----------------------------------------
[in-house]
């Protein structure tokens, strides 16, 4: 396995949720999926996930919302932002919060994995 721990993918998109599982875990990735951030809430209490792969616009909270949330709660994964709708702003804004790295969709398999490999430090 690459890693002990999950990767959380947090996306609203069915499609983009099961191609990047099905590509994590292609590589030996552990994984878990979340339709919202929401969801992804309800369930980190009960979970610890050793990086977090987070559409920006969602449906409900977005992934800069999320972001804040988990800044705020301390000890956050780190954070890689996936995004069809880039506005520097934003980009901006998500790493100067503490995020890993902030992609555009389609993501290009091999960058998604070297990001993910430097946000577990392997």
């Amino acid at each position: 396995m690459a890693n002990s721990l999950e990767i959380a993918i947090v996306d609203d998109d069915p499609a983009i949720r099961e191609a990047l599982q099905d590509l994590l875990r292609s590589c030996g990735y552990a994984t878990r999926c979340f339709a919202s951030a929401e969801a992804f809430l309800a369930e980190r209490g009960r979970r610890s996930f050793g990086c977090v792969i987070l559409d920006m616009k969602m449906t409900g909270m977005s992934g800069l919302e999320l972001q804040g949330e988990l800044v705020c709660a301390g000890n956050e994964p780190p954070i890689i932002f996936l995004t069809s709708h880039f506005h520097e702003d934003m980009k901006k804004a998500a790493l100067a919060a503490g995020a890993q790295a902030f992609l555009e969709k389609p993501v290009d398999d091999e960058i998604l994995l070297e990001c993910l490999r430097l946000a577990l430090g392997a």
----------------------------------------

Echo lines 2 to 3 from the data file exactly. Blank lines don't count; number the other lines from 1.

């Protein structure tokens, strides 16, 4: 396995949720999926996930919302932002919060994995 721990993918998109599982875990990735951030809430209490792969616009909270949330709660994964709708702003804004790295969709398999490999430090 690459890693002990999950990767959380947090996306609203069915499609983009099961191609990047099905590509994590292609590589030996552990994984878990979340339709919202929401969801992804309800369930980190009960979970610890050793990086977090987070559409920006969602449906409900977005992934800069999320972001804040988990800044705020301390000890956050780190954070890689996936995004069809880039506005520097934003980009901006998500790493100067503490995020890993902030992609555009389609993501290009091999960058998604070297990001993910430097946000577990392997």
């Amino acid at each position: 396995m690459a890693n002990s721990l999950e990767i959380a993918i947090v996306d609203d998109d069915p499609a983009i949720r099961e191609a990047l599982q099905d590509l994590l875990r292609s590589c030996g990735y552990a994984t878990r999926c979340f339709a919202s951030a929401e969801a992804f809430l309800a369930e980190r209490g009960r979970r610890s996930f050793g990086c977090v792969i987070l559409d920006m616009k969602m449906t409900g909270m977005s992934g800069l919302e999320l972001q804040g949330e988990l800044v705020c709660a301390g000890n956050e994964p780190p954070i890689i932002f996936l995004t069809s709708h880039f506005h520097e702003d934003m980009k901006k804004a998500a790493l100067a919060a503490g995020a890993q790295a902030f992609l555009e969709k389609p993501v290009d398999d091999e960058i998604l994995l070297e990001c993910l490999r430097l946000a577990l430090g392997a």